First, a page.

Let’s start with something that you’ve probably already thought about before: the connection between food and health. I’m not going to sugarcoat this (I don’t like sugar), but what and how we eat is a major contributor to the global epidemic of chronic disease. In 2019, The Lancet published an analysis of dietary risk factors in 195 countries based on the Global Burden of Disease study, the most comprehensive study of the effects of diet on health ever conducted. They found that a diet high in processed foods, refined grains, and sugar—which essentially describes the standard American diet—was responsible for 11 million deaths worldwide in the year 2017 alone.
Imagine if a viral outbreak killed 11 million people in a year. Governments would do everything in their power to stop it. But from where I sit, that urgency is not given to unhealthy foods causing chronic diseases and preventable deaths. The reason why our food isn’t given the same attention is because conditions like heart disease and cancer are seen as “noncommunicable,” aka not contagious; people think they just appear randomly due to genetics or are the result of poor judgment. We often unfairly blame the victim for these diseases, but the truth is that it comes down to the social, economic and political environment in which we live.
If we don’t start addressing the connection between unhealthy food and health, it’s going to destroy our economy, too. Treating chronic diseases—many of which are caused or exacerbated by food—will cost the global economy an estimated $47 trillion by 2030. It’s a number so unimaginably big that we could eradicate poverty with a check that size.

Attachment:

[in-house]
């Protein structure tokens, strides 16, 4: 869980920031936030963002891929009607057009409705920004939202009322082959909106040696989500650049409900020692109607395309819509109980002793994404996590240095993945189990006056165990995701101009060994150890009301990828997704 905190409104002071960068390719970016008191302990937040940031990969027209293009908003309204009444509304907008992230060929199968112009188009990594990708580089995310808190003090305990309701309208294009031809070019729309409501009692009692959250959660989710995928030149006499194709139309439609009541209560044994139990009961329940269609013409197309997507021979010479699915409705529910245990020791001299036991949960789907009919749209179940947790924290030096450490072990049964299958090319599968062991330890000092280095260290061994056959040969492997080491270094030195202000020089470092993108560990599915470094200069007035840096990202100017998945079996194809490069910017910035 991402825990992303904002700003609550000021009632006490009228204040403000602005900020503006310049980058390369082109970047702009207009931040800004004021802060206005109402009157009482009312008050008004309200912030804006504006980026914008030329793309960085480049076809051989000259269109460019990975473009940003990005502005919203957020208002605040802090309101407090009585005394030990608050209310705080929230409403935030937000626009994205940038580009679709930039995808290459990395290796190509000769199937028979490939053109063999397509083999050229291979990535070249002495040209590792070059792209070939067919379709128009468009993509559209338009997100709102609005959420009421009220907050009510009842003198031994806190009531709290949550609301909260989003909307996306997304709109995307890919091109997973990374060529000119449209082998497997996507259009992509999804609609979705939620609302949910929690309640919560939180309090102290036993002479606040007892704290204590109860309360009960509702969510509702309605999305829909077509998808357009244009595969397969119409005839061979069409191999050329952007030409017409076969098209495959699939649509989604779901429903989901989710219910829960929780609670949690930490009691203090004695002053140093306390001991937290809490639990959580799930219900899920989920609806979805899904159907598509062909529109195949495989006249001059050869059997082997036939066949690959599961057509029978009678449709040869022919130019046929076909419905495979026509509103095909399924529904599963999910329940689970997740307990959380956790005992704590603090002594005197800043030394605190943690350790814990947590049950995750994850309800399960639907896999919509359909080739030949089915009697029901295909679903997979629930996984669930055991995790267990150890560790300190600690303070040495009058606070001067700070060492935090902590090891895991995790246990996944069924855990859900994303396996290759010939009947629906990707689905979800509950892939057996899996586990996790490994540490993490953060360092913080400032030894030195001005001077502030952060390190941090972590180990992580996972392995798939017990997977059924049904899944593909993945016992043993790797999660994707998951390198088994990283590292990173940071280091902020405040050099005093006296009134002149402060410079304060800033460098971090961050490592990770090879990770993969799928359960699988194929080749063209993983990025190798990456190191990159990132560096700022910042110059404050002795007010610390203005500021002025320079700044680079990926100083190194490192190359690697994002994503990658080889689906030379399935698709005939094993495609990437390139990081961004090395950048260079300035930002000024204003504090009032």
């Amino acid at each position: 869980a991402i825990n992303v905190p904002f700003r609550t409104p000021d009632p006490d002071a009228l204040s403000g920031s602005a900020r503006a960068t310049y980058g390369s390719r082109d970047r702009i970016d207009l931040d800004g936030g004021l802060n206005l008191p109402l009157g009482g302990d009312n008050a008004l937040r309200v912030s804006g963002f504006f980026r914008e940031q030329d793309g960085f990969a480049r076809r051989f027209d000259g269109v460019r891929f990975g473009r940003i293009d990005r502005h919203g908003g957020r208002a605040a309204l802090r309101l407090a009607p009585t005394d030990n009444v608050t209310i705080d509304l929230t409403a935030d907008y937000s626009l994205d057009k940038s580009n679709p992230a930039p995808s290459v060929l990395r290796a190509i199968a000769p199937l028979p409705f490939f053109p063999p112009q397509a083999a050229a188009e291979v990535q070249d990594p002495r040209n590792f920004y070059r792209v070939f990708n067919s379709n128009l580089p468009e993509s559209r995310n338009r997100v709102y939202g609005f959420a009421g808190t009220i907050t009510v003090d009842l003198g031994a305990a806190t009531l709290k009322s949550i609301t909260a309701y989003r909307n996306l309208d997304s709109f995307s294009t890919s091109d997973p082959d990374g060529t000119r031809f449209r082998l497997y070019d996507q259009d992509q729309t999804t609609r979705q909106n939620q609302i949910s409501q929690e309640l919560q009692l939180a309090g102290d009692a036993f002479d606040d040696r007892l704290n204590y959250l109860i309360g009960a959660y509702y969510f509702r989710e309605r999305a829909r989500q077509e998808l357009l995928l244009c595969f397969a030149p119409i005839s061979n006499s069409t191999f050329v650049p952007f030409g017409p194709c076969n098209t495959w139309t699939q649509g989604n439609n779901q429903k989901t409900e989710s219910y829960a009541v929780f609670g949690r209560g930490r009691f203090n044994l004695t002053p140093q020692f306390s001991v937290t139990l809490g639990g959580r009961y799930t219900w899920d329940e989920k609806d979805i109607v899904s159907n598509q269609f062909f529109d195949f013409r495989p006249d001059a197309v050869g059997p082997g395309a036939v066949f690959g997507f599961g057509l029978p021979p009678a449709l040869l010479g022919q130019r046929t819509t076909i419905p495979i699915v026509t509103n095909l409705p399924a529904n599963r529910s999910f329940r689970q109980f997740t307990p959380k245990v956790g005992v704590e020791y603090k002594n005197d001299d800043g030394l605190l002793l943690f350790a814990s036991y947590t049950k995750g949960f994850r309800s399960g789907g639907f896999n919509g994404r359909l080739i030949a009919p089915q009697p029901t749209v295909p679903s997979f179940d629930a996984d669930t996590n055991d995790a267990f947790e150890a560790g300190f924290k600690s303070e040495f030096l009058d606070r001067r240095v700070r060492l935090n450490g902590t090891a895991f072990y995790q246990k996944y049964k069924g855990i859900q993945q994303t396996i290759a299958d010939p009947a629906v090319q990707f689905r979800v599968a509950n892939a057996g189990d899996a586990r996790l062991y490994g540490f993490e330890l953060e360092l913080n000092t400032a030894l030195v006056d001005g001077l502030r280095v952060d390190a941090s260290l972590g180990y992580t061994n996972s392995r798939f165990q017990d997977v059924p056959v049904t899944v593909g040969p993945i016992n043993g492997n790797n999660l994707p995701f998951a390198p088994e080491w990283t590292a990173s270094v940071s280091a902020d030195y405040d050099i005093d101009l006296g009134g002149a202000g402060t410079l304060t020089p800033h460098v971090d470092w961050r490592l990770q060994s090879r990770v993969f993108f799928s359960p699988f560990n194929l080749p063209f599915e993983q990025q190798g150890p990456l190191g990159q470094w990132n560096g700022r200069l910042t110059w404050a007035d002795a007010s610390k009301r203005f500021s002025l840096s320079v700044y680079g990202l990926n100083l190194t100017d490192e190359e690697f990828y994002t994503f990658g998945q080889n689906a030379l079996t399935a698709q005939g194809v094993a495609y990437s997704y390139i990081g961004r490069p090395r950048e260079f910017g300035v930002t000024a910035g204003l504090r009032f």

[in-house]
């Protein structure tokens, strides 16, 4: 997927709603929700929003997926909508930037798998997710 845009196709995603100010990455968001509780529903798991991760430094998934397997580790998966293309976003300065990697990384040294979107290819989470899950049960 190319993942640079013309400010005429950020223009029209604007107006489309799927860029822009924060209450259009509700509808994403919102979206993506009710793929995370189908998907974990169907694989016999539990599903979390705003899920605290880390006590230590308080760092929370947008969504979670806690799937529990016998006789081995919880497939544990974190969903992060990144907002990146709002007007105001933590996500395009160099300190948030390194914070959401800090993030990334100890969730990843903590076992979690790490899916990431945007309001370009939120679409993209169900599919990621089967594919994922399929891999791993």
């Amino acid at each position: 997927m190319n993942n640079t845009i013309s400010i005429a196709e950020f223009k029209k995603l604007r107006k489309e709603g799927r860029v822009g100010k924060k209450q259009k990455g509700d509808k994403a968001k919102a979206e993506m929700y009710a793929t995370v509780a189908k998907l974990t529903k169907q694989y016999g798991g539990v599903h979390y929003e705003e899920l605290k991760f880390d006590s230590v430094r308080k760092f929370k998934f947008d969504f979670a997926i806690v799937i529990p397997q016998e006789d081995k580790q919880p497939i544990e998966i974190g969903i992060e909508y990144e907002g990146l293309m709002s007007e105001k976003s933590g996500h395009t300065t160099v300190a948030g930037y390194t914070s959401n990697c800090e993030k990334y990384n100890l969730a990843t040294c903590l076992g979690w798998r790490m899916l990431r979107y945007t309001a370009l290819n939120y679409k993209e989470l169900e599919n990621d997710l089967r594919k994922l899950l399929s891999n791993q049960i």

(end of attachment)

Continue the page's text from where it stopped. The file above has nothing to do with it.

Then there’s the health of the planet to consider. Pollinators like bees—upon which 75 percent of our food production depends—are being killed by pesticides. Our soil health is deteriorating because of existing practices, like livestock grazing and pollution, which means the food we grow isn’t as nutrient-rich as it once was. Big agriculture (and the related deforestation to make room for new farms) are responsible for between a quarter and half of all greenhouse gases emitted into the atmosphere.
Riled up? Good. It’s time to take action.
The “food fix” we should all start making now
There are a lot of big, systemic changes that have to be made in order to make our food system better for ourselves and for the planet. What does change look like, exactly? As I see it, everyone will have access to nutritious food; these healthy foods won’t cost more than unhealthy foods; they’re sourced in a way that’s humane and not harmful to the environment. To get here, there are certain things everyone can do to help push that change into existence.
Many of the big changes that need to happen to fix our food system need to be political. Fifty-three percent of citizens voted in the 2018 midterm election—and that was actually the highest turnout in four decades. Who you choose to represent you in government can go a long way towards ensuring that our nation’s food policy is truly healthier and most sustainable. That’s why I urge everyone to research their congressional representatives and senators and see what their beliefs are when it comes to how we eat. For example, do they support taxing items on soda and junk food, which have shown to be effective at incentivizing people to make healthier food choices? The Food Policy Action website, which tells you what your Congress member has voted on various food and agricultural issues, is a great resource for finding this information.